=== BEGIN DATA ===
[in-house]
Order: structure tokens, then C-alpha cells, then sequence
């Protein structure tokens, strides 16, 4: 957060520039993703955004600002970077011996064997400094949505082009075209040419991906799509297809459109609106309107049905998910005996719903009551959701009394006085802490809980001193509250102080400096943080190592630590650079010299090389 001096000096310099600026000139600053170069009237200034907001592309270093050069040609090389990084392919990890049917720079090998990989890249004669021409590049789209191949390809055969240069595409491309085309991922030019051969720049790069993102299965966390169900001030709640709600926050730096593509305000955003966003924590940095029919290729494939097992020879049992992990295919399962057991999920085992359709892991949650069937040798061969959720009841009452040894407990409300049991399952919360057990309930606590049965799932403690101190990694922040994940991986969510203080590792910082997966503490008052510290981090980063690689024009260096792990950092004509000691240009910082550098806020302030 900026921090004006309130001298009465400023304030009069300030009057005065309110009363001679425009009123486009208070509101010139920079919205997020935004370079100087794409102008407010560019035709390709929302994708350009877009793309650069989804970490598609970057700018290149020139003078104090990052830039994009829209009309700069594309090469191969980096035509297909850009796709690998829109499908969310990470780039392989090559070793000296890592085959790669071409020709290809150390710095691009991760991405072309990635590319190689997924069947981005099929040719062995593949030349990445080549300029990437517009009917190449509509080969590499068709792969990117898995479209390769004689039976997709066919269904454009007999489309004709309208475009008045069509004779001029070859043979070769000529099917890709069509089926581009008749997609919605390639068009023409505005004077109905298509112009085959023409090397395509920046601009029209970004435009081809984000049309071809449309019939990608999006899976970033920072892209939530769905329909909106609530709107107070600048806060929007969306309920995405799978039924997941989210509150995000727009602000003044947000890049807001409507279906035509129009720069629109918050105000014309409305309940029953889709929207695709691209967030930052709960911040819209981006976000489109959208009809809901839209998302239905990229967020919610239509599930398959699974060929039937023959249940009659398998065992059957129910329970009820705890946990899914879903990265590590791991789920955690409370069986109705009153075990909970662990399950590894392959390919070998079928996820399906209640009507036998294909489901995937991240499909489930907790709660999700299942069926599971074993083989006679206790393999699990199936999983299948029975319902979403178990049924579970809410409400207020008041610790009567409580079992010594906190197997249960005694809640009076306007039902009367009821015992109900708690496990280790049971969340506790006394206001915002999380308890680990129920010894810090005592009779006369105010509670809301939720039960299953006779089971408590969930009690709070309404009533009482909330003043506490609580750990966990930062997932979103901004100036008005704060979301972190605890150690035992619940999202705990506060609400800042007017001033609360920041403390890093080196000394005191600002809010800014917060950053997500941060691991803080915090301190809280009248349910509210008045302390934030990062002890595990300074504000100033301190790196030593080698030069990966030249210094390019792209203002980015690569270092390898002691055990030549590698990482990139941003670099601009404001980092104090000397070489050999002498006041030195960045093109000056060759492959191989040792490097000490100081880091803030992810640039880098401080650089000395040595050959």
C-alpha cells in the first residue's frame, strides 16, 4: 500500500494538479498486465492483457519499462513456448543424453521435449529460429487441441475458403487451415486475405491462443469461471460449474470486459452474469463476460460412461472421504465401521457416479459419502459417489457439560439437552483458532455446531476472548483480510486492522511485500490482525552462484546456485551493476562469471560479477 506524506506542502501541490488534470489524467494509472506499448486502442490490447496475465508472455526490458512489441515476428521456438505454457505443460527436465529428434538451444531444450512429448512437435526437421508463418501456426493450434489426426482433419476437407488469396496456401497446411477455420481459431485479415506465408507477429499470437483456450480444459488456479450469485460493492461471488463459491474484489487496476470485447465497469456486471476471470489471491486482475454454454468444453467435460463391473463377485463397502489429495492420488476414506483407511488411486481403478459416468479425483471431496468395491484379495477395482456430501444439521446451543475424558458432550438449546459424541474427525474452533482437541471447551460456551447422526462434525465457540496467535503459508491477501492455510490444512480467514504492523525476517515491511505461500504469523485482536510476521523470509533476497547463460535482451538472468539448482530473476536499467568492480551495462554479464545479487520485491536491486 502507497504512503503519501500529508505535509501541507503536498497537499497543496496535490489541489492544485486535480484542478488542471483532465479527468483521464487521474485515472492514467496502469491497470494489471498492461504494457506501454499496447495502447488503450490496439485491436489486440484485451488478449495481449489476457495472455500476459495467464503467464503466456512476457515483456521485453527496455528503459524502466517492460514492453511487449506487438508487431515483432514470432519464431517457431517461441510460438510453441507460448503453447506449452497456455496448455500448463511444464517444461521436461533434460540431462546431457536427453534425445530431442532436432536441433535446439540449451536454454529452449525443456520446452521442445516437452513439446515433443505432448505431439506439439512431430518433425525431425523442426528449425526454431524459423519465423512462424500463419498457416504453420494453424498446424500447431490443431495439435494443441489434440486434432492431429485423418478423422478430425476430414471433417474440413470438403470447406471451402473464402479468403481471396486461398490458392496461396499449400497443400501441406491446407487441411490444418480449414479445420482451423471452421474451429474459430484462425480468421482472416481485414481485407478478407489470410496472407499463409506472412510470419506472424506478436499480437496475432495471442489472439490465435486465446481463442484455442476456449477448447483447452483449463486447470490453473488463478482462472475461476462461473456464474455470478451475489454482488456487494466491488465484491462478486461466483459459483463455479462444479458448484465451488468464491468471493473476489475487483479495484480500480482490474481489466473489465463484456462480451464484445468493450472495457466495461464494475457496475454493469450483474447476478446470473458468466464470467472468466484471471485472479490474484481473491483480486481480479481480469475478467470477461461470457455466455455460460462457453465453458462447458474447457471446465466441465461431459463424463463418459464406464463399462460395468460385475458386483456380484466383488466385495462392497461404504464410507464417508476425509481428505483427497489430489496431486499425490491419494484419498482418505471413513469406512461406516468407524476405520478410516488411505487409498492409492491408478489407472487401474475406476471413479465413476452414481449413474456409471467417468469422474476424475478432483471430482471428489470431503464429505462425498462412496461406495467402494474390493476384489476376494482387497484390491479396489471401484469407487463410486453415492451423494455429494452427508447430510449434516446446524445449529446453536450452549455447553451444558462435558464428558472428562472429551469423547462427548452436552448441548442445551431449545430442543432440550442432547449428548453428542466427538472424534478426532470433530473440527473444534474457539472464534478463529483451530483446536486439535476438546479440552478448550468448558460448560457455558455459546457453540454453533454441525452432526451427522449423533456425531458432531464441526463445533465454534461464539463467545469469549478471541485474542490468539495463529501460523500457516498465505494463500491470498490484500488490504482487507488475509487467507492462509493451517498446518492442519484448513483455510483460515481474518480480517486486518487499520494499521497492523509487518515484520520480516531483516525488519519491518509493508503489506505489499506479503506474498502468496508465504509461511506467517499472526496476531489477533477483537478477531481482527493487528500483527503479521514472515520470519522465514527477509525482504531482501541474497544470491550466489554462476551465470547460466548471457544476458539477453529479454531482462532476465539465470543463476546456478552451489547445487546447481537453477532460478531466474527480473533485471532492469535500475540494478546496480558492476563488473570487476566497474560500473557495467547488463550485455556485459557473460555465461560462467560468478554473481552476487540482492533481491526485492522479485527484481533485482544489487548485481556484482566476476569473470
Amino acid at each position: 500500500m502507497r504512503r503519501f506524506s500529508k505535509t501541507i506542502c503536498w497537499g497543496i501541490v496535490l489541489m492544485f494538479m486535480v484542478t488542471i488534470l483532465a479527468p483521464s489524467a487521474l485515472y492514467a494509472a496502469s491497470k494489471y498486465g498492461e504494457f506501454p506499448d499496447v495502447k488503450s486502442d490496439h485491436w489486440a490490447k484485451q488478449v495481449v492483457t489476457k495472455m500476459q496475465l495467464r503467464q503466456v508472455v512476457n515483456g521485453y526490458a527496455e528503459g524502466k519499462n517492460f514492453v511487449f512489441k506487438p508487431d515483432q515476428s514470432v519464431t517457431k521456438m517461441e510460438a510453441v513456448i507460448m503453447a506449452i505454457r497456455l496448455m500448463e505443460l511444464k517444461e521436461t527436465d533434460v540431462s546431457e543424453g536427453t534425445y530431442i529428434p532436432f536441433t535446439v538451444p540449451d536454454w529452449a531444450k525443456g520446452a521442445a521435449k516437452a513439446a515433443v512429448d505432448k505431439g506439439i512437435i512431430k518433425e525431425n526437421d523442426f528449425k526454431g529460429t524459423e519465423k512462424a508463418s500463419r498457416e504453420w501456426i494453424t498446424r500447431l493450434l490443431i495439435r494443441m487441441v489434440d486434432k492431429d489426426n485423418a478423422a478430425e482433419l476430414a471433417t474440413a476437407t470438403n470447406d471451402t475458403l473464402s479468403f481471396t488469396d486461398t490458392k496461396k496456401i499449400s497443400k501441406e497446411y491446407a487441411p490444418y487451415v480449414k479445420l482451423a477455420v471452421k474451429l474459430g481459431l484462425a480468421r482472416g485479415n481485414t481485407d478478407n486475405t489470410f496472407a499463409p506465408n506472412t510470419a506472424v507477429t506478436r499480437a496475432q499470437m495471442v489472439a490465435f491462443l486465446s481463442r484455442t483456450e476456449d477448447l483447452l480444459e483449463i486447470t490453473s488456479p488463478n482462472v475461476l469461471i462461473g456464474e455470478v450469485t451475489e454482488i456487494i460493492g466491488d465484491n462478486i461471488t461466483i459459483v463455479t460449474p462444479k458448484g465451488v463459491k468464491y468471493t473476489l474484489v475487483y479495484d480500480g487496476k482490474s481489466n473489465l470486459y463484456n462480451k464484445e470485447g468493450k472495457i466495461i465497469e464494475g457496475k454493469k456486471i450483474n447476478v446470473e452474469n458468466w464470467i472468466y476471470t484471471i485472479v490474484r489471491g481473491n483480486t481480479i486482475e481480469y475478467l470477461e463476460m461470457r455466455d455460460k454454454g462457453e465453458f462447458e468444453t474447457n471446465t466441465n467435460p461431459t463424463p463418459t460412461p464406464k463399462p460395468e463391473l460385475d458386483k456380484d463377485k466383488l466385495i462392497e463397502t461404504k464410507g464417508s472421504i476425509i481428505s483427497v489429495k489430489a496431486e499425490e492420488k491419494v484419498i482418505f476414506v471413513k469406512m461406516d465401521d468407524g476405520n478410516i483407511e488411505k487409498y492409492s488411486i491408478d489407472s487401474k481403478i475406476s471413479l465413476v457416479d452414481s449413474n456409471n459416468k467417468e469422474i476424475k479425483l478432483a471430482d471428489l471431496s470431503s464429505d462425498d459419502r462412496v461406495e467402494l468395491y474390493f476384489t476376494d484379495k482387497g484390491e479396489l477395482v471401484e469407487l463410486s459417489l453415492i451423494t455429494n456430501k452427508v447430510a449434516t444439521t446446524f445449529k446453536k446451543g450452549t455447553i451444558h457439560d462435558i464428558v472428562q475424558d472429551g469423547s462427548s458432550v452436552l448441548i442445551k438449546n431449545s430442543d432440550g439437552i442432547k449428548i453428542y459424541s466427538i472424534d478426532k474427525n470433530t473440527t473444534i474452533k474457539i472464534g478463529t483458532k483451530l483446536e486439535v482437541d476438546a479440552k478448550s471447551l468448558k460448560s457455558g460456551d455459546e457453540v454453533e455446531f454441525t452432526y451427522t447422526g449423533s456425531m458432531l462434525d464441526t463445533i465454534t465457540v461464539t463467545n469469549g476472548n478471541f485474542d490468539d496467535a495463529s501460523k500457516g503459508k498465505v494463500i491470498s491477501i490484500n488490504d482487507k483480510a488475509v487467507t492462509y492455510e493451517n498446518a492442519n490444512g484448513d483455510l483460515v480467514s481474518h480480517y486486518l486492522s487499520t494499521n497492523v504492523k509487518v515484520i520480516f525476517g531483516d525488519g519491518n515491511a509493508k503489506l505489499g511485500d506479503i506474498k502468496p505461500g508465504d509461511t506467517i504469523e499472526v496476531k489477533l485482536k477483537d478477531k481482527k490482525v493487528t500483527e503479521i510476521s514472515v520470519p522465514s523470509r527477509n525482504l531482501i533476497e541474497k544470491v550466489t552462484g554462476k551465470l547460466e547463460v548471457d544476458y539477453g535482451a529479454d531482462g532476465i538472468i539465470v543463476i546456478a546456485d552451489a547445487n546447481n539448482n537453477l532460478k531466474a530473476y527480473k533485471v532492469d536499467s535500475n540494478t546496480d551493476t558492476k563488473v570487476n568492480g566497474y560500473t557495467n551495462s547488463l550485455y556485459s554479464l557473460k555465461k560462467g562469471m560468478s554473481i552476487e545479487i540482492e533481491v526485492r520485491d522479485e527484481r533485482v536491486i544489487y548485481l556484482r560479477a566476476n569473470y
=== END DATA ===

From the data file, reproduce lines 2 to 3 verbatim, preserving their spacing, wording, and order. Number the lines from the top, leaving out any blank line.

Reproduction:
Order: structure tokens, then C-alpha cells, then sequence
């Protein structure tokens, strides 16, 4: 957060520039993703955004600002970077011996064997400094949505082009075209040419991906799509297809459109609106309107049905998910005996719903009551959701009394006085802490809980001193509250102080400096943080190592630590650079010299090389 001096000096310099600026000139600053170069009237200034907001592309270093050069040609090389990084392919990890049917720079090998990989890249004669021409590049789209191949390809055969240069595409491309085309991922030019051969720049790069993102299965966390169900001030709640709600926050730096593509305000955003966003924590940095029919290729494939097992020879049992992990295919399962057991999920085992359709892991949650069937040798061969959720009841009452040894407990409300049991399952919360057990309930606590049965799932403690101190990694922040994940991986969510203080590792910082997966503490008052510290981090980063690689024009260096792990950092004509000691240009910082550098806020302030 900026921090004006309130001298009465400023304030009069300030009057005065309110009363001679425009009123486009208070509101010139920079919205997020935004370079100087794409102008407010560019035709390709929302994708350009877009793309650069989804970490598609970057700018290149020139003078104090990052830039994009829209009309700069594309090469191969980096035509297909850009796709690998829109499908969310990470780039392989090559070793000296890592085959790669071409020709290809150390710095691009991760991405072309990635590319190689997924069947981005099929040719062995593949030349990445080549300029990437517009009917190449509509080969590499068709792969990117898995479209390769004689039976997709066919269904454009007999489309004709309208475009008045069509004779001029070859043979070769000529099917890709069509089926581009008749997609919605390639068009023409505005004077109905298509112009085959023409090397395509920046601009029209970004435009081809984000049309071809449309019939990608999006899976970033920072892209939530769905329909909106609530709107107070600048806060929007969306309920995405799978039924997941989210509150995000727009602000003044947000890049807001409507279906035509129009720069629109918050105000014309409305309940029953889709929207695709691209967030930052709960911040819209981006976000489109959208009809809901839209998302239905990229967020919610239509599930398959699974060929039937023959249940009659398998065992059957129910329970009820705890946990899914879903990265590590791991789920955690409370069986109705009153075990909970662990399950590894392959390919070998079928996820399906209640009507036998294909489901995937991240499909489930907790709660999700299942069926599971074993083989006679206790393999699990199936999983299948029975319902979403178990049924579970809410409400207020008041610790009567409580079992010594906190197997249960005694809640009076306007039902009367009821015992109900708690496990280790049971969340506790006394206001915002999380308890680990129920010894810090005592009779006369105010509670809301939720039960299953006779089971408590969930009690709070309404009533009482909330003043506490609580750990966990930062997932979103901004100036008005704060979301972190605890150690035992619940999202705990506060609400800042007017001033609360920041403390890093080196000394005191600002809010800014917060950053997500941060691991803080915090301190809280009248349910509210008045302390934030990062002890595990300074504000100033301190790196030593080698030069990966030249210094390019792209203002980015690569270092390898002691055990030549590698990482990139941003670099601009404001980092104090000397070489050999002498006041030195960045093109000056060759492959191989040792490097000490100081880091803030992810640039880098401080650089000395040595050959």